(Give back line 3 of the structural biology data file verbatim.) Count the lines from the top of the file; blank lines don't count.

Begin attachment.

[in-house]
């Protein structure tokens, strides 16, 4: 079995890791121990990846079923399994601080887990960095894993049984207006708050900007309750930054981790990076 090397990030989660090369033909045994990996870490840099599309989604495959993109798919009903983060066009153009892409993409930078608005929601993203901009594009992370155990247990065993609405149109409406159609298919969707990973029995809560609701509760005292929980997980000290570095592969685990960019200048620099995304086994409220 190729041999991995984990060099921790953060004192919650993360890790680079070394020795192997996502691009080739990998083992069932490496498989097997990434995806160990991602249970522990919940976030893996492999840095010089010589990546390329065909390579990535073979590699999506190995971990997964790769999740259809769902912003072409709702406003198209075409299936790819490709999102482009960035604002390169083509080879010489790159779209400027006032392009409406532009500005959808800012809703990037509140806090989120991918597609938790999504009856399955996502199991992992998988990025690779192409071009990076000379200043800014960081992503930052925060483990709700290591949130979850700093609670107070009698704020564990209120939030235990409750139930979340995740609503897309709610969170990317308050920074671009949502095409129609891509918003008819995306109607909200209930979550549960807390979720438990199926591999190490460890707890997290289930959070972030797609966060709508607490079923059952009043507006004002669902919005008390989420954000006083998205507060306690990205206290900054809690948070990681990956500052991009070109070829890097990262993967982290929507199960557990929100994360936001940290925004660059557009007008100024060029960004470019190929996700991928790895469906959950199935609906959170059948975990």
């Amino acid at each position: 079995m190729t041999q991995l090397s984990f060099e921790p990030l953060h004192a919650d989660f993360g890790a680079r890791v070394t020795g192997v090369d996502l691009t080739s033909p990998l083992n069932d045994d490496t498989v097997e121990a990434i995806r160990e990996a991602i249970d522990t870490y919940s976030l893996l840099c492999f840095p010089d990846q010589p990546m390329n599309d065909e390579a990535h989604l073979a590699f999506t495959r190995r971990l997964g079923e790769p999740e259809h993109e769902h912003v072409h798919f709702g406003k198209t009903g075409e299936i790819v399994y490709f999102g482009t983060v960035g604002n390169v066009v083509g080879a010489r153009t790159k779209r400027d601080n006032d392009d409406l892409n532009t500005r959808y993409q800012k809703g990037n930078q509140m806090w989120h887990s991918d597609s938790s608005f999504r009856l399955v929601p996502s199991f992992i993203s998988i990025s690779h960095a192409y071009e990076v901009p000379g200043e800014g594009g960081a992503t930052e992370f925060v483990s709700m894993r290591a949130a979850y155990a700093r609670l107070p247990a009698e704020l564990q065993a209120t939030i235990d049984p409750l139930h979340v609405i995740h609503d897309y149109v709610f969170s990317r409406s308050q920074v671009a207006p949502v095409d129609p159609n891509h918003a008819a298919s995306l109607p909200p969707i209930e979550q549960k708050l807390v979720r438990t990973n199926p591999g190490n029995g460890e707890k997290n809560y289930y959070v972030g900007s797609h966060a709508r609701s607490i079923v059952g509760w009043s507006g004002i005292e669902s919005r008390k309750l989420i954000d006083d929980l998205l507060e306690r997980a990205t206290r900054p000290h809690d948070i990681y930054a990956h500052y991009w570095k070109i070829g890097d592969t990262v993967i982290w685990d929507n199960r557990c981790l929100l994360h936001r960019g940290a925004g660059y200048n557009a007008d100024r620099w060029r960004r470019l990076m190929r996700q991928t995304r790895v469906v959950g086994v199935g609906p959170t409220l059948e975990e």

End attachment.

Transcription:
């Amino acid at each position: 079995m190729t041999q991995l090397s984990f060099e921790p990030l953060h004192a919650d989660f993360g890790a680079r890791v070394t020795g192997v090369d996502l691009t080739s033909p990998l083992n069932d045994d490496t498989v097997e121990a990434i995806r160990e990996a991602i249970d522990t870490y919940s976030l893996l840099c492999f840095p010089d990846q010589p990546m390329n599309d065909e390579a990535h989604l073979a590699f999506t495959r190995r971990l997964g079923e790769p999740e259809h993109e769902h912003v072409h798919f709702g406003k198209t009903g075409e299936i790819v399994y490709f999102g482009t983060v960035g604002n390169v066009v083509g080879a010489r153009t790159k779209r400027d601080n006032d392009d409406l892409n532009t500005r959808y993409q800012k809703g990037n930078q509140m806090w989120h887990s991918d597609s938790s608005f999504r009856l399955v929601p996502s199991f992992i993203s998988i990025s690779h960095a192409y071009e990076v901009p000379g200043e800014g594009g960081a992503t930052e992370f925060v483990s709700m894993r290591a949130a979850y155990a700093r609670l107070p247990a009698e704020l564990q065993a209120t939030i235990d049984p409750l139930h979340v609405i995740h609503d897309y149109v709610f969170s990317r409406s308050q920074v671009a207006p949502v095409d129609p159609n891509h918003a008819a298919s995306l109607p909200p969707i209930e979550q549960k708050l807390v979720r438990t990973n199926p591999g190490n029995g460890e707890k997290n809560y289930y959070v972030g900007s797609h966060a709508r609701s607490i079923v059952g509760w009043s507006g004002i005292e669902s919005r008390k309750l989420i954000d006083d929980l998205l507060e306690r997980a990205t206290r900054p000290h809690d948070i990681y930054a990956h500052y991009w570095k070109i070829g890097d592969t990262v993967i982290w685990d929507n199960r557990c981790l929100l994360h936001r960019g940290a925004g660059y200048n557009a007008d100024r620099w060029r960004r470019l990076m190929r996700q991928t995304r790895v469906v959950g086994v199935g609906p959170t409220l059948e975990e």